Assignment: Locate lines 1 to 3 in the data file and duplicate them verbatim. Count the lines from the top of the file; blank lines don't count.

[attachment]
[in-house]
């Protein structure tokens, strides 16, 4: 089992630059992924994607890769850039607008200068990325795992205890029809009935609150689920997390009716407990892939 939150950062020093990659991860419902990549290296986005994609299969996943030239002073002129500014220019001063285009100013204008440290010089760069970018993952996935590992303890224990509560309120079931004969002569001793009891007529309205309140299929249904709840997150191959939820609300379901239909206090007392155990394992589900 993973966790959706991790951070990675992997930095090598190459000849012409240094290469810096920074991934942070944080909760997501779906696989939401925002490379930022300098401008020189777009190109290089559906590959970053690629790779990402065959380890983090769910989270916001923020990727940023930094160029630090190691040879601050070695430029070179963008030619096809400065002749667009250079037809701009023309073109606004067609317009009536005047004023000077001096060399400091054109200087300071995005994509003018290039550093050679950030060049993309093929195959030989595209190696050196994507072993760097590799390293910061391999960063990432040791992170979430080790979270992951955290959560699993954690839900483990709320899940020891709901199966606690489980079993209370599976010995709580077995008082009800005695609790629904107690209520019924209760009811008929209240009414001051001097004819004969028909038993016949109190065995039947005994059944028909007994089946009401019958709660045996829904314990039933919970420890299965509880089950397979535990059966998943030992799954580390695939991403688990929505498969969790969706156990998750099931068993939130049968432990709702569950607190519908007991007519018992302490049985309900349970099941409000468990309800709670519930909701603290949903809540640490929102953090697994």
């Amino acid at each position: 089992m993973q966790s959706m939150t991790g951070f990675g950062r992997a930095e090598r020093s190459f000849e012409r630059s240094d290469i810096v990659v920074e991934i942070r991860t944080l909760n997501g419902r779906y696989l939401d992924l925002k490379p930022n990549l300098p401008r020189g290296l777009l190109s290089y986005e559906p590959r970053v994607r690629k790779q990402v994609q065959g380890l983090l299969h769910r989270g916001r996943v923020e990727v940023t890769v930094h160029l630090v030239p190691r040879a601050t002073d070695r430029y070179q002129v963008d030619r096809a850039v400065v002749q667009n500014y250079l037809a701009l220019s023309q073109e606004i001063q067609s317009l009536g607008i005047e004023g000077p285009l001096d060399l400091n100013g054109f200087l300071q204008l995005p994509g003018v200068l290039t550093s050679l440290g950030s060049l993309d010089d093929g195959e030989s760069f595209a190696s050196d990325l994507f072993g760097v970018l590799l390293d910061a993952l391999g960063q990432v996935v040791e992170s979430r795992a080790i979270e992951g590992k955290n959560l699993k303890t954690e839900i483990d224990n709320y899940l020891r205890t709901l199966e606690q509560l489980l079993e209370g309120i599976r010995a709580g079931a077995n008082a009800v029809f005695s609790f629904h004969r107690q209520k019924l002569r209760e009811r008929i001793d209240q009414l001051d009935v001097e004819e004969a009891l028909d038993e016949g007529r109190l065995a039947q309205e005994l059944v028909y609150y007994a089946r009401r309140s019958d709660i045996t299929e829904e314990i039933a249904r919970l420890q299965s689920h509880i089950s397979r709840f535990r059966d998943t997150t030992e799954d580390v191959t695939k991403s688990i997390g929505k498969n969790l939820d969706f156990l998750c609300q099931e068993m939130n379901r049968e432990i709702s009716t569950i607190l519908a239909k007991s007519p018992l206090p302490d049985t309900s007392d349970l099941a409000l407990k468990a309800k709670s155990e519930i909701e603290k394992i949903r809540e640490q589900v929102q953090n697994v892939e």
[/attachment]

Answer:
[in-house]
């Protein structure tokens, strides 16, 4: 089992630059992924994607890769850039607008200068990325795992205890029809009935609150689920997390009716407990892939 939150950062020093990659991860419902990549290296986005994609299969996943030239002073002129500014220019001063285009100013204008440290010089760069970018993952996935590992303890224990509560309120079931004969002569001793009891007529309205309140299929249904709840997150191959939820609300379901239909206090007392155990394992589900 993973966790959706991790951070990675992997930095090598190459000849012409240094290469810096920074991934942070944080909760997501779906696989939401925002490379930022300098401008020189777009190109290089559906590959970053690629790779990402065959380890983090769910989270916001923020990727940023930094160029630090190691040879601050070695430029070179963008030619096809400065002749667009250079037809701009023309073109606004067609317009009536005047004023000077001096060399400091054109200087300071995005994509003018290039550093050679950030060049993309093929195959030989595209190696050196994507072993760097590799390293910061391999960063990432040791992170979430080790979270992951955290959560699993954690839900483990709320899940020891709901199966606690489980079993209370599976010995709580077995008082009800005695609790629904107690209520019924209760009811008929209240009414001051001097004819004969028909038993016949109190065995039947005994059944028909007994089946009401019958709660045996829904314990039933919970420890299965509880089950397979535990059966998943030992799954580390695939991403688990929505498969969790969706156990998750099931068993939130049968432990709702569950607190519908007991007519018992302490049985309900349970099941409000468990309800709670519930909701603290949903809540640490929102953090697994």
């Amino acid at each position: 089992m993973q966790s959706m939150t991790g951070f990675g950062r992997a930095e090598r020093s190459f000849e012409r630059s240094d290469i810096v990659v920074e991934i942070r991860t944080l909760n997501g419902r779906y696989l939401d992924l925002k490379p930022n990549l300098p401008r020189g290296l777009l190109s290089y986005e559906p590959r970053v994607r690629k790779q990402v994609q065959g380890l983090l299969h769910r989270g916001r996943v923020e990727v940023t890769v930094h160029l630090v030239p190691r040879a601050t002073d070695r430029y070179q002129v963008d030619r096809a850039v400065v002749q667009n500014y250079l037809a701009l220019s023309q073109e606004i001063q067609s317009l009536g607008i005047e004023g000077p285009l001096d060399l400091n100013g054109f200087l300071q204008l995005p994509g003018v200068l290039t550093s050679l440290g950030s060049l993309d010089d093929g195959e030989s760069f595209a190696s050196d990325l994507f072993g760097v970018l590799l390293d910061a993952l391999g960063q990432v996935v040791e992170s979430r795992a080790i979270e992951g590992k955290n959560l699993k303890t954690e839900i483990d224990n709320y899940l020891r205890t709901l199966e606690q509560l489980l079993e209370g309120i599976r010995a709580g079931a077995n008082a009800v029809f005695s609790f629904h004969r107690q209520k019924l002569r209760e009811r008929i001793d209240q009414l001051d009935v001097e004819e004969a009891l028909d038993e016949g007529r109190l065995a039947q309205e005994l059944v028909y609150y007994a089946r009401r309140s019958d709660i045996t299929e829904e314990i039933a249904r919970l420890q299965s689920h509880i089950s397979r709840f535990r059966d998943t997150t030992e799954d580390v191959t695939k991403s688990i997390g929505k498969n969790l939820d969706f156990l998750c609300q099931e068993m939130n379901r049968e432990i709702s009716t569950i607190l519908a239909k007991s007519p018992l206090p302490d049985t309900s007392d349970l099941a409000l407990k468990a309800k709670s155990e519930i909701e603290k394992i949903r809540e640490q589900v929102q953090n697994v892939e």